Eric Zausner's '33 Victoria - The Falcon V12
A painter might tell you that a good piece of work should make you ask questions. This ’33 Ford Victoria is far from any sort of traditional elegance, aesthetically speaking. This is not your typical long fendered Ford wearing a pristine paint job. No, this is a patiently hand-built one-off that's meant to spark wonder and inspire the creative spirit.
Before you understand anything, you have to learn some things about the creator, Eric Zausner. Eric is an avid enthusiast, automotive collector, and he’s traveled the world in just about everything you can imagine: traditional hot rods, vintage Jags, Ferraris, Corvettes, you name it. Speak to him, and you’d even call him a historian. It’s obvious, however, that his heart belongs to traditional hot rods.
He grew up in New Jersey reading car magazines without any real guide or mentor. As he puts it, “I had more optimism than skill at the time.” To add some perspective, as a teenager he built his first car - a Model A Hot Rod powered by a Desoto Hemi. Later in life, he was fortunate enough to start building cars the way he wanted.
Eric thought about the cars he admired and came to a conclusion. That is, every car has one common denominator: one man’s vision fulfilling one specific desire or need. He’s inspired by men like Enzo Ferrari, Bugatti, and Duesenberg. “Their blend of form and function has always been beautiful to me,” Eric said.
He asked himself: what would a car look like with unlimited financing to say… an Indy mechanic with access to era-specific components? He's taken this 'hypothetical builder' approach and applied it to 5 uniquely different cars. The ’33 Falcon V12 is his latest creation.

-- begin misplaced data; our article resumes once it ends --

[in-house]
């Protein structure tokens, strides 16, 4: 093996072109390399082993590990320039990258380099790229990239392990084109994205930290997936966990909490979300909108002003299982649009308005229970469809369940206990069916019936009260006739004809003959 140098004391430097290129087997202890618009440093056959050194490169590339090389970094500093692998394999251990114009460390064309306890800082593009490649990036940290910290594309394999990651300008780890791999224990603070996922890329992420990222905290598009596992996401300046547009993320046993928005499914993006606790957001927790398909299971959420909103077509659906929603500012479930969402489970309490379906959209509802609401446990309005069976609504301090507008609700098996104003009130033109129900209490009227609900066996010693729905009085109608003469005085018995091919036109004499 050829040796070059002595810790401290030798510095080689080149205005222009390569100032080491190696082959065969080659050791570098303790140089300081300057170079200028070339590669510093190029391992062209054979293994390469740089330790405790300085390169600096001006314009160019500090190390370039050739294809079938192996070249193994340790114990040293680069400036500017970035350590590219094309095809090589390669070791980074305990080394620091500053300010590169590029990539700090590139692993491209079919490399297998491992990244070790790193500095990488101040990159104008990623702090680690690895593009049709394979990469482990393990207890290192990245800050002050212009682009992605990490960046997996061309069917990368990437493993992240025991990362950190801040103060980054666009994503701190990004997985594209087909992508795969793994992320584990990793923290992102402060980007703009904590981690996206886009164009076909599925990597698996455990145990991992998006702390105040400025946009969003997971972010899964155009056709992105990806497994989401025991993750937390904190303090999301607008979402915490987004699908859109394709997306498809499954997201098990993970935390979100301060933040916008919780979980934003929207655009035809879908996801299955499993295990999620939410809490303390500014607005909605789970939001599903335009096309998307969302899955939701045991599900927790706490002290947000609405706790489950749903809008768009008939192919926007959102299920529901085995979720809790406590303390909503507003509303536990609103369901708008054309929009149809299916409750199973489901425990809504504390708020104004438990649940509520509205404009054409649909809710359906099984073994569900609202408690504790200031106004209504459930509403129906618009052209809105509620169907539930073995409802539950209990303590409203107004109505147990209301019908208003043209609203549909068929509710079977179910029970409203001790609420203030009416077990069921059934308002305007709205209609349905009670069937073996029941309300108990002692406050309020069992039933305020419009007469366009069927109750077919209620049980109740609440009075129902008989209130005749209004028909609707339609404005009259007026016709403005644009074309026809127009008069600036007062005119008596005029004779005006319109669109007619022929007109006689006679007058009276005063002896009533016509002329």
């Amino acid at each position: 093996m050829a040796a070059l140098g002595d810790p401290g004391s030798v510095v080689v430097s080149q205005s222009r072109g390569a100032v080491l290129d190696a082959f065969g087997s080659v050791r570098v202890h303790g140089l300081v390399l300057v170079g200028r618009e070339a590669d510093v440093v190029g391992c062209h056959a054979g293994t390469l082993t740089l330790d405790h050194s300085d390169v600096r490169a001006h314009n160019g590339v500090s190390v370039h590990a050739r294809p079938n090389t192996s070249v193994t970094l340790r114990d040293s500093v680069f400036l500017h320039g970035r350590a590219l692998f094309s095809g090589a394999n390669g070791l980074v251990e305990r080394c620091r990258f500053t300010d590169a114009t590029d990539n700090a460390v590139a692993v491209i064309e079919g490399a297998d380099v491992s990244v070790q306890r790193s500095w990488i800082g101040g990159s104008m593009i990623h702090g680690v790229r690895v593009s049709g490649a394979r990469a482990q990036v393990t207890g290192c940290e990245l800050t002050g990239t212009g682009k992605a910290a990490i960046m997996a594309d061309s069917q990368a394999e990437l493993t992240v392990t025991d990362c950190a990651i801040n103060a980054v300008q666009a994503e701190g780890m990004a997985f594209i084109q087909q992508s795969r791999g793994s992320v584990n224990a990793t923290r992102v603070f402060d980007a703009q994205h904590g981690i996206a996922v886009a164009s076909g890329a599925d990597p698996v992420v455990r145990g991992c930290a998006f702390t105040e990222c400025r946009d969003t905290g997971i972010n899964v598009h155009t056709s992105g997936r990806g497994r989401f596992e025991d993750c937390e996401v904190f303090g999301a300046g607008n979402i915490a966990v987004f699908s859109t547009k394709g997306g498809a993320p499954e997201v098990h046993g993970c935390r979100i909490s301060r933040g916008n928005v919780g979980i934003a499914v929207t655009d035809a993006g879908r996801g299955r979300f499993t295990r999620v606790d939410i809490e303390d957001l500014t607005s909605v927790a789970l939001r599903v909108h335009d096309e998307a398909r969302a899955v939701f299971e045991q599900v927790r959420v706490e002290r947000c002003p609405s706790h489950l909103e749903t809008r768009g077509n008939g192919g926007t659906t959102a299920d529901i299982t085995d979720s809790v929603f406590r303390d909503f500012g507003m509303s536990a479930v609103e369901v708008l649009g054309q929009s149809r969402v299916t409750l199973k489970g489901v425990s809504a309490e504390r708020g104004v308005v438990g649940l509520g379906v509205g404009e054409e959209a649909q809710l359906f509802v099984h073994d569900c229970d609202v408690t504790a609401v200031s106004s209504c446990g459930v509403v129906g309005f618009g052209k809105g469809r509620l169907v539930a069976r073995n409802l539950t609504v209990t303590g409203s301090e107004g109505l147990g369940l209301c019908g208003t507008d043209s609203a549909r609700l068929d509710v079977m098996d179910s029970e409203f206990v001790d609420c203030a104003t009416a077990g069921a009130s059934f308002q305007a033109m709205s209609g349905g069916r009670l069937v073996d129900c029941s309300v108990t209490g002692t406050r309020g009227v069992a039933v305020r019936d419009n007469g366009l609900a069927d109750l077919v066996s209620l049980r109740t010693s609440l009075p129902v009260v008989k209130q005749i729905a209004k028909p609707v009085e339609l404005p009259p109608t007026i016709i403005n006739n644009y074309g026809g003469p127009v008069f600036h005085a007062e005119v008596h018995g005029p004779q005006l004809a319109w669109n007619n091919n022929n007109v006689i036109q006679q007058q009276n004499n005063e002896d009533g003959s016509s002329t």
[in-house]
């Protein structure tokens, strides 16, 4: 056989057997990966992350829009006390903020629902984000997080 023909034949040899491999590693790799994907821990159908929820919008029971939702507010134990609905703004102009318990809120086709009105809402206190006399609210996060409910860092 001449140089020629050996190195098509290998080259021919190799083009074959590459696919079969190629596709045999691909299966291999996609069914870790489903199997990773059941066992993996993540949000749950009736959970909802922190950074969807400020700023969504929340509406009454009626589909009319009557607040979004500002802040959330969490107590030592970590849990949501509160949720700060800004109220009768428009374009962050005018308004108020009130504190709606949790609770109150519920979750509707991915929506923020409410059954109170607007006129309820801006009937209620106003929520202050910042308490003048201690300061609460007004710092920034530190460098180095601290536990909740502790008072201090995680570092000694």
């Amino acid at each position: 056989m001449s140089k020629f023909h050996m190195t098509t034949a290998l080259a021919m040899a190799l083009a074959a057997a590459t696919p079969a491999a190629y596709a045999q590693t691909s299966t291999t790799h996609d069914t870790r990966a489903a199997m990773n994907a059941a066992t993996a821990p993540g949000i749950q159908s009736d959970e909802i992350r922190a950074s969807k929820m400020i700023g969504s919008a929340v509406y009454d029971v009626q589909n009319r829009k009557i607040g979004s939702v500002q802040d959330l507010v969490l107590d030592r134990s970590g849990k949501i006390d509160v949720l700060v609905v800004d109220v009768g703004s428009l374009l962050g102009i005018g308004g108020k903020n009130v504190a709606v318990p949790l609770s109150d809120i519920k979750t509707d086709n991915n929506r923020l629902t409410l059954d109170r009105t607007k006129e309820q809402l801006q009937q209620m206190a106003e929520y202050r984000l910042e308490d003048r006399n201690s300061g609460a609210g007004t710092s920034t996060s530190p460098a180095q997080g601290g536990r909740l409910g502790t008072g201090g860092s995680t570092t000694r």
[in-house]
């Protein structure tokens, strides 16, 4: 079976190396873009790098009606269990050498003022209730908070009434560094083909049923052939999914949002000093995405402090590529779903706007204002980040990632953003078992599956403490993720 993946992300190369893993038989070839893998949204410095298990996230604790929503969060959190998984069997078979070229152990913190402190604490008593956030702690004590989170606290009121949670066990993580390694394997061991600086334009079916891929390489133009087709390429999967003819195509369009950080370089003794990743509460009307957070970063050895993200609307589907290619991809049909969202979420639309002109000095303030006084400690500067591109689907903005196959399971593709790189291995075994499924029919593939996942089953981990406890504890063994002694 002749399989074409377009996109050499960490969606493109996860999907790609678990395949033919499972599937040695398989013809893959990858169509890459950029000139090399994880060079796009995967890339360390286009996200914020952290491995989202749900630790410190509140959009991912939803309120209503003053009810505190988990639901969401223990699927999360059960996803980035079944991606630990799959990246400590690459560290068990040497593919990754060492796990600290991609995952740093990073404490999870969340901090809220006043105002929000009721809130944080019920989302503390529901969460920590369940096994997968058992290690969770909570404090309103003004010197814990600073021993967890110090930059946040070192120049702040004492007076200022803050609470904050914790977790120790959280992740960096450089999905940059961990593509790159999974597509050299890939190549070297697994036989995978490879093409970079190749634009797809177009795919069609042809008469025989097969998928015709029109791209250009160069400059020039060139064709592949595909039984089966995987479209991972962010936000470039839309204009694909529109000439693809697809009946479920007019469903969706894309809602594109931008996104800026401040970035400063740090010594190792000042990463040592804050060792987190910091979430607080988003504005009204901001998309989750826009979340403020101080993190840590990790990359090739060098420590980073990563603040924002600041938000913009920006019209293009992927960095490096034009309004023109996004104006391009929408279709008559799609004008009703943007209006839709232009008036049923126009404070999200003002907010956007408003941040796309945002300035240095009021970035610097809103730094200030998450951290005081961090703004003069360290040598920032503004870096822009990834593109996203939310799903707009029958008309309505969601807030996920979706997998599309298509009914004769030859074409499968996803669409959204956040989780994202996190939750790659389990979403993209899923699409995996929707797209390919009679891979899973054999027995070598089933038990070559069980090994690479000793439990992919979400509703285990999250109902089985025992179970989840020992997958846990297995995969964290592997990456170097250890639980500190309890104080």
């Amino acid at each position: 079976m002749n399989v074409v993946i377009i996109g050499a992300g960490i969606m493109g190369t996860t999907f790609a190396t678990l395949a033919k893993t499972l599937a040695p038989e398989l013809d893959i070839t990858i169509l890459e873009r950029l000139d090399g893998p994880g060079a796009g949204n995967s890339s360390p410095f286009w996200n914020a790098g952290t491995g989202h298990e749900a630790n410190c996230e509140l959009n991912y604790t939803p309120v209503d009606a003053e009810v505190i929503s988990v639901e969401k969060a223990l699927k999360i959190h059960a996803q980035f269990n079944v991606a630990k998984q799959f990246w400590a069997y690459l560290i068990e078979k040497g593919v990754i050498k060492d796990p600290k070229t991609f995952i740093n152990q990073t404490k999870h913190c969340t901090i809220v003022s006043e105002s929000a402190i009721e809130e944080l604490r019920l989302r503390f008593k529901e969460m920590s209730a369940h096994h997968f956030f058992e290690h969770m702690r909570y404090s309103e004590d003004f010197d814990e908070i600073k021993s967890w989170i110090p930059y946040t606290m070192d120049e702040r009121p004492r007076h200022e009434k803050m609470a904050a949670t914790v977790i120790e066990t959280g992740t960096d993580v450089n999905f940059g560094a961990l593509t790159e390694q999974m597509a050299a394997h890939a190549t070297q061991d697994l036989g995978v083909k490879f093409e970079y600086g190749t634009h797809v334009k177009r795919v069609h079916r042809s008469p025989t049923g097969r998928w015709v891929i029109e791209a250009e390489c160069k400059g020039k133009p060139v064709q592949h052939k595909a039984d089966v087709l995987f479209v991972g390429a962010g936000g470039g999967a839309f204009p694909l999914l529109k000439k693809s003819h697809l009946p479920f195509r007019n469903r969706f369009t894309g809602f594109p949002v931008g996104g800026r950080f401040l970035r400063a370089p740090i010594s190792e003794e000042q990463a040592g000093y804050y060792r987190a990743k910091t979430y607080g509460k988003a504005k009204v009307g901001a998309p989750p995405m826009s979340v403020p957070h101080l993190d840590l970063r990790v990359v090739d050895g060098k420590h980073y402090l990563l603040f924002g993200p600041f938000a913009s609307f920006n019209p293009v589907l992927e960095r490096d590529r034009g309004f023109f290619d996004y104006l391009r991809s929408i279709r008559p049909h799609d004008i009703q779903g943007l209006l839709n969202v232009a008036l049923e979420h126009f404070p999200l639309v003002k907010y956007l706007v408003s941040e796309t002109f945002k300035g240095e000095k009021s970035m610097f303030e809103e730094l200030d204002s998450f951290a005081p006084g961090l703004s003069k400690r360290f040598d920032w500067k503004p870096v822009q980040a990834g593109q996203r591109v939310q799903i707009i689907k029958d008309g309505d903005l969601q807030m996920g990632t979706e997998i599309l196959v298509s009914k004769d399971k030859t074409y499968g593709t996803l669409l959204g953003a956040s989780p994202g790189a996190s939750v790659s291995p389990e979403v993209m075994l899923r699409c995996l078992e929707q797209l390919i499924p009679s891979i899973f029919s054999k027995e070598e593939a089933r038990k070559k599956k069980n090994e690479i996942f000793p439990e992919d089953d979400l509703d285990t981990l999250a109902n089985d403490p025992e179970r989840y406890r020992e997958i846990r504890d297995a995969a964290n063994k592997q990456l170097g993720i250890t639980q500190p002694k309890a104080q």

Eric recalled a story about the Speed Six Bentley, nicknamed the Bentley Blue Train. Amazingly in 1930, the car won a race against a locomotive in a 700-mile French endurance race. This particular Bentley was epitomized by a huge 8.0L engine and a radical chop.
The ’33 Victoria became an evolution of Eric's knowledge and imagination. He wanted to recreate an American version of the Bentley Blue Train. It had to be an early ‘30s hot rod mimicked the look and feel. It had to have a massive engine, radical chop, and enough traction to handle the power. The lines of a ’33 Ford Victoria were a perfect match.
Every build starts by getting his ideas out on paper and ends with showing up to a top builder like Steve Moal to bring it to life. Eric looked to the talented artist, Alberto Hernandez to prepare the design work and renderings. Alberto would sit down with Eric and draw up 3 or 4 alternatives for each concept.
For the engine, Eric reached out to Ryan Falconer to build him a road-ready V12. There was a tremendous amount of engineering to make Eric’s vision happen. The frame had to be stretched to accommodate the larger engine. Not a single part was taken off the shelf. Inside and out, there was nothing meant to be decorative, everything was based to function.
The headlights, exhaust cutouts, and retractable roof all operate by linkage or hydraulics. Every component was informed by a well thought out philosophy. From the brass mesh running alongside the exhaust for cooling, the snorkel intakes reminiscent of the old P51s, and the headlights that retract like landing gear - the raw steampunk vibe was less intentional than it was functional.
Now on display at the Museum of American Speed, most onlookers are unsure where to look first. It’s the beauty of Eric’s build recipe. Not only in the purpose, but in the craftsmanship. The Falcon V12 is a collision of history, imagination, and ingenuity.